15. Surface-water-quality assessment of the upper Illinois River Basin in Illinois, Indiana, and Wisconsin; pesticides and other synthetic organic compounds in water, sediment, and biota, 1975-90

    USGS Publications Warehouse

    Sullivan, Daniel J.; Stinson, Troy W.; Crawford, J. Kent; Schmidt, Arthur R.; Colman, John A.

    1998-01-01

    The distribution of pesticides and other synthetic organic compounds in water, sediment, and biota in the upper Illinois River Basin in Illinois, Indiana, and Wisconsin was examined from 1987 through 1990 as part of the pilot National Water-Quality Assesssment Program conducted by the U.S. Geological Survey. Historical data for water and sediment collected from 1975 through 1986 were similar to data collected from 1987 through 1990. Some compounds were detected in concentrations that exceed U.S. Environmental Protection Agency water-quality criteria. Results from pesticide sampling at four stations in 1988 and 1989 identified several agricultural pesticides that were detected more frequently and at higher concentrations in urban areas than in agricultural areas. Results from herbicide sampling at 17 stations in the Kankakee and Iroquois River Basins in 1990 indicated that atrazine concentrations exceeded the U.S. Environmental Protection Agency's maximum contaminant level for drinking water during runoff periods. Results from sampling for volatile and semivolatile organic compounds in water indicate that, with one exception, all stations at which more than one compound was detected were within 2 miles downstream from the nearest point source. Detections at two stations in the Chicago urban area accounted for 37 percent of the total number of detections. Concentrations of tetrachloroethylene, trichloroethylene, and 1,2-dichlorethane from stations in the Des Plaines River Basin exceeded the U.S. Environmental Protection Agency's maximum contaminant level for drinking water in one and two samples from the two stations in the Chicago area. Phenols and pentachlorophenols were detected most frequently in the Des Plaines River Basin where point-source discharges were common. Phenol concentrations were significantly different among the Des Plaines, Kankakee, and Fox River Basins. Phenols and pentachlorophenols never exceeded the general use and secondary contact standards. Results from a 1989 synoptic survey of semivolatile organic compounds in sediment indicate that these compounds were detected most frequently at sites in the Chicago urban area. Of the 17 stations at which 10 or more compounds were detected, 14 were located in the Des Plaines River subbasin, and 1 was on the Illinois River mainstem. As was the case with organic compounds in water, each of these sites was located within 2 miles downstream from point sources. Biota samples were collected and analyzed for organochlorines and polynuclear aromatic hydrocarbons in 1989 and 1990. The most commonly detected compound in both years was p,p'-DDE. National Academy of Science recommendations for chlordane and dieldrin for protection of predators were exceeded in 19 and 10 samples, respectively, when the 1989 and 1990 data were combined. In the nine fish-fillet samples collected in 1989, concentrations exceeded U.S. Environmental Protection Agency fish-tissue criteria in nine fillets for p,p'-DDE and five fillets for dieldrin.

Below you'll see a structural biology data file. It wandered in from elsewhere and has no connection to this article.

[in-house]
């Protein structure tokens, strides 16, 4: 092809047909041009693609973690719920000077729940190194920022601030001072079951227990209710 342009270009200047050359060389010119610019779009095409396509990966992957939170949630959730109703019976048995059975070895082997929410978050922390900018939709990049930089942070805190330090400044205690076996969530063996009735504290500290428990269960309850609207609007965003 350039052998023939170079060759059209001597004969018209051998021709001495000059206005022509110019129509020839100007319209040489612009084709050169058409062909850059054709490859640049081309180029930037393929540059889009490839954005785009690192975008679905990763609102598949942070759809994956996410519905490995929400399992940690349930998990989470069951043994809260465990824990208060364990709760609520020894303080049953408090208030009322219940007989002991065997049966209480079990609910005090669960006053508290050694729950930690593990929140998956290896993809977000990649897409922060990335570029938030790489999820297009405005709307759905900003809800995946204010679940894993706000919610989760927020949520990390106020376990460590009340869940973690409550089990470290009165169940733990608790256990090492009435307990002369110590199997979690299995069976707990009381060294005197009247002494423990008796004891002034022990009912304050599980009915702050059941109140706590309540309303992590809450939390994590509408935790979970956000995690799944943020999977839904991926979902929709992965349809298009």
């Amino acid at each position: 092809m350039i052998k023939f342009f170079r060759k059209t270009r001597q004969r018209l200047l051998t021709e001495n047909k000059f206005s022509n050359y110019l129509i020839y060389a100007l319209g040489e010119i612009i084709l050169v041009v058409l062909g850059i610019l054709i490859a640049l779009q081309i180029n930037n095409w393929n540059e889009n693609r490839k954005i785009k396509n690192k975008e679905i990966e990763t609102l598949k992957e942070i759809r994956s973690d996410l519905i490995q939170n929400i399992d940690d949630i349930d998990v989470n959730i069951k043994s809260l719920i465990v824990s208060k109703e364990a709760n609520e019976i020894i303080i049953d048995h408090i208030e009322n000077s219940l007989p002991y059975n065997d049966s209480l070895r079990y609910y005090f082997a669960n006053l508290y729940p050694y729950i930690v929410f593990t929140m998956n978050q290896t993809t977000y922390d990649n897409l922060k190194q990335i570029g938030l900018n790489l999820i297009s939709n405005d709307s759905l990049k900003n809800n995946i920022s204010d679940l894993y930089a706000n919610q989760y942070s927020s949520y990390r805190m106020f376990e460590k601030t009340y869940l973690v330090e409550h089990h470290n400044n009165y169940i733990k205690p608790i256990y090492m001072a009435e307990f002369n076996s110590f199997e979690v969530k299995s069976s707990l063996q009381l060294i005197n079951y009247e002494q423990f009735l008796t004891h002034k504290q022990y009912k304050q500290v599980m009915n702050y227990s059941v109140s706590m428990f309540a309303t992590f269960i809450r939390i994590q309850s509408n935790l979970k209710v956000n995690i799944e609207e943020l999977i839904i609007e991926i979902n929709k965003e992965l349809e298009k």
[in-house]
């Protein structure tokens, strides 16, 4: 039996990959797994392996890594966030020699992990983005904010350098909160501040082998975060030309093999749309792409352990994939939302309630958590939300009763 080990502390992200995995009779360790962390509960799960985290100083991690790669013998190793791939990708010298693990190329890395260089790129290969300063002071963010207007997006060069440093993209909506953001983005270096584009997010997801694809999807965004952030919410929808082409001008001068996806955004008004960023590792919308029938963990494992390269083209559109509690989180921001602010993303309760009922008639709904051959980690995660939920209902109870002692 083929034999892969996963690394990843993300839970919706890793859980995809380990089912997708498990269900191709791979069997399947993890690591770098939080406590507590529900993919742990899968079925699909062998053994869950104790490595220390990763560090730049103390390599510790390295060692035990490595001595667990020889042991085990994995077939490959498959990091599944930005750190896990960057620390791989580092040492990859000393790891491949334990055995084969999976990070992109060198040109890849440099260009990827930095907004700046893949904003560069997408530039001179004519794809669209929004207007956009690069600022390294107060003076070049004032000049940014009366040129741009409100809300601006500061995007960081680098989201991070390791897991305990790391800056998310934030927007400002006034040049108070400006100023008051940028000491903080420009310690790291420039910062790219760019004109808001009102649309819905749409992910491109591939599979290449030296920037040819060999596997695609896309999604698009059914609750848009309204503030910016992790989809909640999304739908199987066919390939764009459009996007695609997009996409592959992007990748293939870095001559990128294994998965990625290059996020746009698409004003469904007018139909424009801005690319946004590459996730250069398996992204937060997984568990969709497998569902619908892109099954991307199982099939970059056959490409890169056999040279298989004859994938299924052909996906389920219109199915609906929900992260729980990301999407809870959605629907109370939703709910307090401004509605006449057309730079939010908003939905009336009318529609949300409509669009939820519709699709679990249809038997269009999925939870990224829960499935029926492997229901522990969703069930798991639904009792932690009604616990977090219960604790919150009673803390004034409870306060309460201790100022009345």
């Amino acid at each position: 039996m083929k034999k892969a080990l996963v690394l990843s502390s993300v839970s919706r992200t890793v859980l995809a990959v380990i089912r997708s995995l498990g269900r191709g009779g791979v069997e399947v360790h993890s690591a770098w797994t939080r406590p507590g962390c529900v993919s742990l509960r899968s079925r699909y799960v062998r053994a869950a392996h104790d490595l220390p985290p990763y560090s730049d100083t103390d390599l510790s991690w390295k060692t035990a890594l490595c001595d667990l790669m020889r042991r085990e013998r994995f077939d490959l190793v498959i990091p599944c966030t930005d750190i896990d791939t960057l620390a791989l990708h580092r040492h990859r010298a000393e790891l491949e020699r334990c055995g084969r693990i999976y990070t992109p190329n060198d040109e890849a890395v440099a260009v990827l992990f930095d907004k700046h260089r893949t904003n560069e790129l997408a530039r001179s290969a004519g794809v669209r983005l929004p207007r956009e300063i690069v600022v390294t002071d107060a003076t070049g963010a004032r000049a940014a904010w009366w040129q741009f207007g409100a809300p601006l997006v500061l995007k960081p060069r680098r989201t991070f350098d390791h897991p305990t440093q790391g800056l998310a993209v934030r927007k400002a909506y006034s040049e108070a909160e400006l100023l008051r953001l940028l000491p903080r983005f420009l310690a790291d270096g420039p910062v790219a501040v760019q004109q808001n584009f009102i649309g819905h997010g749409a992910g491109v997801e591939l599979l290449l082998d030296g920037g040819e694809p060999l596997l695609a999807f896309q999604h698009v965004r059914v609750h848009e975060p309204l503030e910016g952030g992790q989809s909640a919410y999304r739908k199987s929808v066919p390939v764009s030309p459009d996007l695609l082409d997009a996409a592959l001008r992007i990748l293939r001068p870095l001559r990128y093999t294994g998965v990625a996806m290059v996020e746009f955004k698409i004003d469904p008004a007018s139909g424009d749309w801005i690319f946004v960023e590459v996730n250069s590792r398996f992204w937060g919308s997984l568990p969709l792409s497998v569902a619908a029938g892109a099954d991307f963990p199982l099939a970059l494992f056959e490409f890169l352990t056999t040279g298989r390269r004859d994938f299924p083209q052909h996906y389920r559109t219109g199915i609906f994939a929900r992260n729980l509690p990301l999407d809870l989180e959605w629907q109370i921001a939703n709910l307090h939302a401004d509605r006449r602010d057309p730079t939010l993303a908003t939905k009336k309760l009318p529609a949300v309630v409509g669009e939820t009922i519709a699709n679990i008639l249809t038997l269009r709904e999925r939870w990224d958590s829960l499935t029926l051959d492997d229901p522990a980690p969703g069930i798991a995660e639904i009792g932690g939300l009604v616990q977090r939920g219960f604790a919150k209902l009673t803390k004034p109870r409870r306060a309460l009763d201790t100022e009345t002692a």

16. Polymer coated gold nanoparticles for tracing the mobility of engineered nanoparticles in the subsurface

    NASA Astrophysics Data System (ADS)

    Uthuppu, Basil; Sidelmann Fjordbøge, Annika; Caspersen, Eva; Broholm, Mette Martina; Havsteen Jakobsen, Mogens

    2014-05-01

    Nanoparticles (NPs) are manufactured for their specific properties providing possibilities for new and improved products and applications. The use of engineered nanoparticles (ENPs) has therefore brought significant innovation and advances to society, including benefits for human health and the environment. At the same time, little is known about the potential risk associated with the inevitable release of these new materials to the environment, and their new properties are poorly understood . Suspensions of ENPs are not very stable, as they tend to aggregate thereby losing their properties as single particles. Coatings, including a large variety of natural and synthetic polymers, are used to enhance the colloid stability in high concentrations . However, increasing the stability of these materials may lead to unintended effects, such as enhancing their mobility in surface water and groundwater leading to inadvertent impacts on aquatic ecosystems and human health. Detection of ENPs in natural water systems, however, has proved very challenging. Hence, there is a need for tracing of ENP behaviour in the environment. We suggest a possibility of introducing inert gold NPs with the same mobility as the reactive NPs, as tracer particles. Colloidal gold has been of great interest for centuries due to its vibrant colors produced by the interaction with visible light. The unusual optical-electronic properties, high chemical stability and relatively low toxicity have made them the model system of choice in this context. Also, the natural occurrence of these particles in the proposed environment is very rare. Laboratory based experiments conducted in sand columns show that stable aqueous suspensions of gold NPs coated with amphiphilic block co polymers (PVP-VA and PVA-COOH) are extremely mobile (retardation factors of 1.0-1.2) with high recovery values (50-95 %). The specific retardation and recovery depends on the coating type, concentration and grafting method. The NPs also show significant partitioning to organic phases such as tetrachloroethylene (PCE) and trichloroethylene (TCE), which are considered as potential ground water pollutants accumulated in the subsurface as DNAPLs (dense non-aqueous phase liquids). Being a noble metal, nanogold is to be detected by nondestructive optical methods at a concentration of at least 1000 fold lower than ENPs. Using conventional spectrophotometric technique equipped with liquid waveguide capillary cell (LWCC), nanogold is detected at very low concentration range (1 ppm - 62.5 ppb). Compared to uncoated particles, surface modified nanogold with polymers retains the plasmonic peaks at 520 nm when diluted with artificial ground water. Acknowledgement: The low level detection of nanogold using LWCC was done at the department of nuclear and quantum engineering, KAIST (Korea Advance Institute of Science and Technology), 291 Daehak-ro, (373-1, Guseong-dong), Yuseong-gu, Daejeon 305-701, Republic of KOREA. We acknowledge Prof. Woojin Lee, Prof. Jong-Il Yun, Kim A Young and Tae Hyeong Kim for the same.